Officers have heroes and mentors. In a short order I have lost two of my three mentors due to retirement. I maintained a relationship with my boss in VT. He was a class act and being ex Coast Guard was a plus. The funniest moment was the lobster hands. I had a pile of admin closures and did not realize the new stamps did not require force. My hands were so swollen it was decided I shouldn't drive. The day after was cold and my land lord had a laugh
But by day two I was healed enough to work. He also knew my joke about sliding into home wasn't funny. I had a flash back with low flying jets was PTSD. We laughed about my stash of diet dew and chips in a tin being found later. I didn't think I would be in NYC long. He was a great boss and better person and I learned plenty.
My first mentor in NYC left without telling anyone. It was a shock to hear he was hanging it up. He was blatantly discriminated against because of age and ethnicity. He was the greatest officer I ever worked with. It seems a waste for him to go to Boca and become a condo commando. I learned if I live to such a moment to allow students and peers a chance to celebrate and mourn. He was a giant when it came to standing up to the self described elite. He reminded them that their work and methods were shoddy.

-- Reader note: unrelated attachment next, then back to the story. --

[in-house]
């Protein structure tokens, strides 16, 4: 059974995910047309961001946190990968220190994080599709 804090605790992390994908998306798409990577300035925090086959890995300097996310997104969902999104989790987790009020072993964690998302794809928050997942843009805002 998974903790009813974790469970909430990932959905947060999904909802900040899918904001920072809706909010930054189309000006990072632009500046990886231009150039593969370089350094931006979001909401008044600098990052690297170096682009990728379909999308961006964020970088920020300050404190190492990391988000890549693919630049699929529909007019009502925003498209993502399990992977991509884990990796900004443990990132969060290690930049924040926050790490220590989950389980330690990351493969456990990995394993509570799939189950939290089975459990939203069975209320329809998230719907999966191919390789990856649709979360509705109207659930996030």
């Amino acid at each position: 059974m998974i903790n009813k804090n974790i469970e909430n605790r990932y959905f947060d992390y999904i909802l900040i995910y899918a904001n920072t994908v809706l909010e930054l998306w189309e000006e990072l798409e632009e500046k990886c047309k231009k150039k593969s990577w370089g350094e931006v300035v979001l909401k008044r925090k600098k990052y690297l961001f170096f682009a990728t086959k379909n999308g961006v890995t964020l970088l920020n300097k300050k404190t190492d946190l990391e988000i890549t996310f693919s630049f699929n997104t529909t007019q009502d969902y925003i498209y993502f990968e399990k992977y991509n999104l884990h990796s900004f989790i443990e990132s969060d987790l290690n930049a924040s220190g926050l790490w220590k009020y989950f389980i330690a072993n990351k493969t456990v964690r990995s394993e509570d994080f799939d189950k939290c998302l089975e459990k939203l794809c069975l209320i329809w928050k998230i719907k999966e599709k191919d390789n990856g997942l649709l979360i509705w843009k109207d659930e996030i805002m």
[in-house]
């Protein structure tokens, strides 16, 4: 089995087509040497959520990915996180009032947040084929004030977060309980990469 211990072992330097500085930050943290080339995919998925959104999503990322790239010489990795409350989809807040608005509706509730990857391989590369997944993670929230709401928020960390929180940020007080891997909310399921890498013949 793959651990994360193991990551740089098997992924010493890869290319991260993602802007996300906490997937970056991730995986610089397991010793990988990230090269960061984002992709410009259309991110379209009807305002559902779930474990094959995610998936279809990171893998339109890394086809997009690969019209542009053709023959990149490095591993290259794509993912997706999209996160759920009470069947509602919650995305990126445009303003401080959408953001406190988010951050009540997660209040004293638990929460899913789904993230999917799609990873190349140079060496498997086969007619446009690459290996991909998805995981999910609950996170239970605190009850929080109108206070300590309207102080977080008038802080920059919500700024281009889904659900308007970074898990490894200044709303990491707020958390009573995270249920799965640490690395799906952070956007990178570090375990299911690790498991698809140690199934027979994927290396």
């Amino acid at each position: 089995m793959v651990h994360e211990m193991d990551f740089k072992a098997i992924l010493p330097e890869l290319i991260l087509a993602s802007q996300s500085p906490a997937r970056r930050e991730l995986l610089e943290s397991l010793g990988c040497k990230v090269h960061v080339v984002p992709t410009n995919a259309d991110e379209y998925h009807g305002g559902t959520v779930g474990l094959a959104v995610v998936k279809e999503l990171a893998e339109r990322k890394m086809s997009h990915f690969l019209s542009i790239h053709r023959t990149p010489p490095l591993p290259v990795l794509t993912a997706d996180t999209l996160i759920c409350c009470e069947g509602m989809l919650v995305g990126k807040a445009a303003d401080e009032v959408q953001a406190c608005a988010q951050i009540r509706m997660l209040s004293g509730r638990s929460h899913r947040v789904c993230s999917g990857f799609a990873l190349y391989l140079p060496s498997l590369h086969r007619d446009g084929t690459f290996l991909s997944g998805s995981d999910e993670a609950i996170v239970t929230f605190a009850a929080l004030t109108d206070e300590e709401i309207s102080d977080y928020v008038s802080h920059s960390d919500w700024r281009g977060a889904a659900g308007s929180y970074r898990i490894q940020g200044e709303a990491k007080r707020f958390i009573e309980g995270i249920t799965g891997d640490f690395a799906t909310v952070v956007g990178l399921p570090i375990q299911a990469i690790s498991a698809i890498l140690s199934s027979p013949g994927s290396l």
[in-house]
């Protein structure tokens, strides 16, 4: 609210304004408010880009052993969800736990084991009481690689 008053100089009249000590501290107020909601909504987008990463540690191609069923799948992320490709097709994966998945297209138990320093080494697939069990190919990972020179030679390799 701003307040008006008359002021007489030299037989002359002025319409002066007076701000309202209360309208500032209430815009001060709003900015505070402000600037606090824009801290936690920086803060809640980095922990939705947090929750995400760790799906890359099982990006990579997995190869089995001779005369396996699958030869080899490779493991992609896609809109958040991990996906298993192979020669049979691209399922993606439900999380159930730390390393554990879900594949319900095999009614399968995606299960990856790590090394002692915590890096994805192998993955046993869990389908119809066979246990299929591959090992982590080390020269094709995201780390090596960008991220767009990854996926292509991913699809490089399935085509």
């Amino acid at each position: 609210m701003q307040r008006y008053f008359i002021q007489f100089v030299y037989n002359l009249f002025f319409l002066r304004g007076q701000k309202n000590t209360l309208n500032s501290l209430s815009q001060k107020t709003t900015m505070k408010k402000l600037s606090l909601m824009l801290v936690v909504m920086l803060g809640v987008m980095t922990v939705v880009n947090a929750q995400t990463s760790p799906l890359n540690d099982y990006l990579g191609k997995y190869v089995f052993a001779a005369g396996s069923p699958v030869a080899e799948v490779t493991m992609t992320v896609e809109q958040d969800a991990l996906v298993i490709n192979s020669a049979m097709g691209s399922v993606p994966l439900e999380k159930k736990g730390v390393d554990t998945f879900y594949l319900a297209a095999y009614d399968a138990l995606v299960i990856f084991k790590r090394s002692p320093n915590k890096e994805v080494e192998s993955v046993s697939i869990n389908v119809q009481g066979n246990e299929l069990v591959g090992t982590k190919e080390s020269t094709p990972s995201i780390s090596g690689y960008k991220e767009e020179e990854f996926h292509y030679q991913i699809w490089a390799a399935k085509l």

Another mentor in NYC will be leaving any day. Like the first one he won't be announcing the date. At least he told us it's close. He was a hero to the officers who were bullied. He was loved by the public and attorneys.
My last mentor is in another office. He is younger and figures to be around for years. Now most of our correspondence is about life.
My students saw how upset I was. It is like losing a beloved neighbor you worked closely with. I miss these mentors, but I have been carrying on there work for years now. I can only full my own shoes and am nowhere close to these heroes and legends. I am a different type of legend more known for wit and grit than as a hero. Guess it takes all kinds